Workshop on Technology and Wellbeing in the Top End

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Everyday consumer technologies, including mobile and wearable devices, are shaping the ways Australians access information, communicate and perform daily tasks. However, the application of these technologies for improving health and wellbeing has been slow. We are seeking to initiate new collaborations that span computing, health, education, engineering, and other disciplines. Of particular interest is the experience of immigrant and indigenous communities in the Top End. This two-day workshop will bring together researchers, app developers, and leaders from community organisations, for presentations and discussions on the following topics:

  • state-of-the-art in mobile technology for health and wellbeing
  • technology for sharing narratives of personal resilience
  • designing and evaluating apps for disadvantaged and vulnerable populations
  • needs assessment for self-management of chronic health conditions
  • methods for connecting across languages, cultures and worldviews

The program will consist of presentations, discussions, and working groups, and we expect to produce recommendations that will guide new initiatives in technology and wellbeing. Click here to view list of participants


  1. Technology for mental health and wellbeing by Greg Wadley, Melbourne School of Engineering
  2. The Touch Pad Body: A Generative Transcultural Digital Device by Michael Christie and Helen Verran, Charles Darwin University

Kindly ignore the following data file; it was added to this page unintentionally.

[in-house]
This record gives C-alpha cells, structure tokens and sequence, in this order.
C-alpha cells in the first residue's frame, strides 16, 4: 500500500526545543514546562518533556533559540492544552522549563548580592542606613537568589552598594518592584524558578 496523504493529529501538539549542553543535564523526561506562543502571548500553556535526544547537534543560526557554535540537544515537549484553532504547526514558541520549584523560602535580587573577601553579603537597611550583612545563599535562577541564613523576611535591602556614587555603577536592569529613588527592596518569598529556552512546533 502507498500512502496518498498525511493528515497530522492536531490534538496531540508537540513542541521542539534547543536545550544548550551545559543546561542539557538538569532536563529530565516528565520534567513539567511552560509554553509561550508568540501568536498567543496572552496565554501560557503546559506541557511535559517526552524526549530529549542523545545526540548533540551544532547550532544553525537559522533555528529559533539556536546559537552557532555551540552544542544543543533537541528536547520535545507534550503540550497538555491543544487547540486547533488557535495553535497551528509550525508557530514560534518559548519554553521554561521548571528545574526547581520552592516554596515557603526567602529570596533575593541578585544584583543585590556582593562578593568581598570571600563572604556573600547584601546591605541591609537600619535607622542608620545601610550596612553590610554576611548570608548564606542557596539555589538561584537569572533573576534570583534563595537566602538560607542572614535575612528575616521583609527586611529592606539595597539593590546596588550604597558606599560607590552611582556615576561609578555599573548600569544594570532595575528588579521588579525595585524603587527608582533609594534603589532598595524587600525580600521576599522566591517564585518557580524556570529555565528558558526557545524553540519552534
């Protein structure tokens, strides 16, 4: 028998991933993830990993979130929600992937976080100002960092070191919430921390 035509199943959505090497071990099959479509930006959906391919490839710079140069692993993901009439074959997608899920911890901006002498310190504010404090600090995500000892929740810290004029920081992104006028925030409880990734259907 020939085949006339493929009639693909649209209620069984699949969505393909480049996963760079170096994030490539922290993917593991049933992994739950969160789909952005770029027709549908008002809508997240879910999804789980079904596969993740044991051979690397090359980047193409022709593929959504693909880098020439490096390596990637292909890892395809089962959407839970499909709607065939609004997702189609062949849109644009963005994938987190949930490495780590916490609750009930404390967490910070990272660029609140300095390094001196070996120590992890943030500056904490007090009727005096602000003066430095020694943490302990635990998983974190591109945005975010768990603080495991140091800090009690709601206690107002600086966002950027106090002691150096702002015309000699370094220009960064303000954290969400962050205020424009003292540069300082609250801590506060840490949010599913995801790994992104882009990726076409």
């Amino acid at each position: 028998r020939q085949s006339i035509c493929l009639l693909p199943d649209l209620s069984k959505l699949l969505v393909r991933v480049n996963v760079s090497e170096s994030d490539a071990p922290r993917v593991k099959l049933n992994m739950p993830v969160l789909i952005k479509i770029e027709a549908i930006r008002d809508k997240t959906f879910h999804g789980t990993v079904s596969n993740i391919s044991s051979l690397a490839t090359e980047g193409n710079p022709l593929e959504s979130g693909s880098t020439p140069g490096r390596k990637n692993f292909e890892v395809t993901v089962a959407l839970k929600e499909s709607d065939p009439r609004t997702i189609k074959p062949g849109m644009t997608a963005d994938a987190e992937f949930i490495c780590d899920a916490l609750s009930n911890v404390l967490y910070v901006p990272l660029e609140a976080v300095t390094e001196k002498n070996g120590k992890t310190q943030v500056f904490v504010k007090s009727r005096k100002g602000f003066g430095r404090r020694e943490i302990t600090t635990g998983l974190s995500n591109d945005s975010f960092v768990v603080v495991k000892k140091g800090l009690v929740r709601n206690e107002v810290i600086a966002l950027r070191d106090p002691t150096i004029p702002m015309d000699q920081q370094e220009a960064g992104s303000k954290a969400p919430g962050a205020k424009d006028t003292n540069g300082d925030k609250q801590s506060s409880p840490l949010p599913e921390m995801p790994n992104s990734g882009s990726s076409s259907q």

3. iTalk: stories that overcome literacy barriers, making information accessible to all by Michael Roseth, iTalk Library, Darwin
  4. When talking fails: Technology for hearing loss and chronic disease by Damien Howard, One Phoenix, Darwin
  5. Multilingual storytelling with Aikuma by Steven Bird, Melbourne School of Engineering
  6. Myth or Reality: New digital technologies can really help people improve their health and wellbeing? by Brian Oldenburg, Melbourne School of Population and Global Health
  7. Apps for Reconnecting Indigenous People by Chris Lawrence, Melbourne School of Population and Global Health
  8. App for monitoring heat stress by Elspeth Oppermann, Charles Darwin University
  9. Explaining your idea – Important considerations for commercialisation by Andrew Wylie, Web Oracle, Melbourne

The workshop organiser, Professor Steven Bird is an Adjunct of Northern Institute.  Read his BIO


When           Friday, 29 April 2016, 1.00pm to 5.30pm
                    Saturday, 30 April 2016, 9.00am to 5.00pm

Where         Northern Institute, Charles Darwin University - Casuarina Campus


Registration is free and meals will be provided. However places are limited and preference will be given to people who are involved in relevant activities.

Apply to attend

For further information, please contact :  Professor Steven Bird (Adjunct Northern Institute)
T: 03 8344 1361 or 08 8946 7468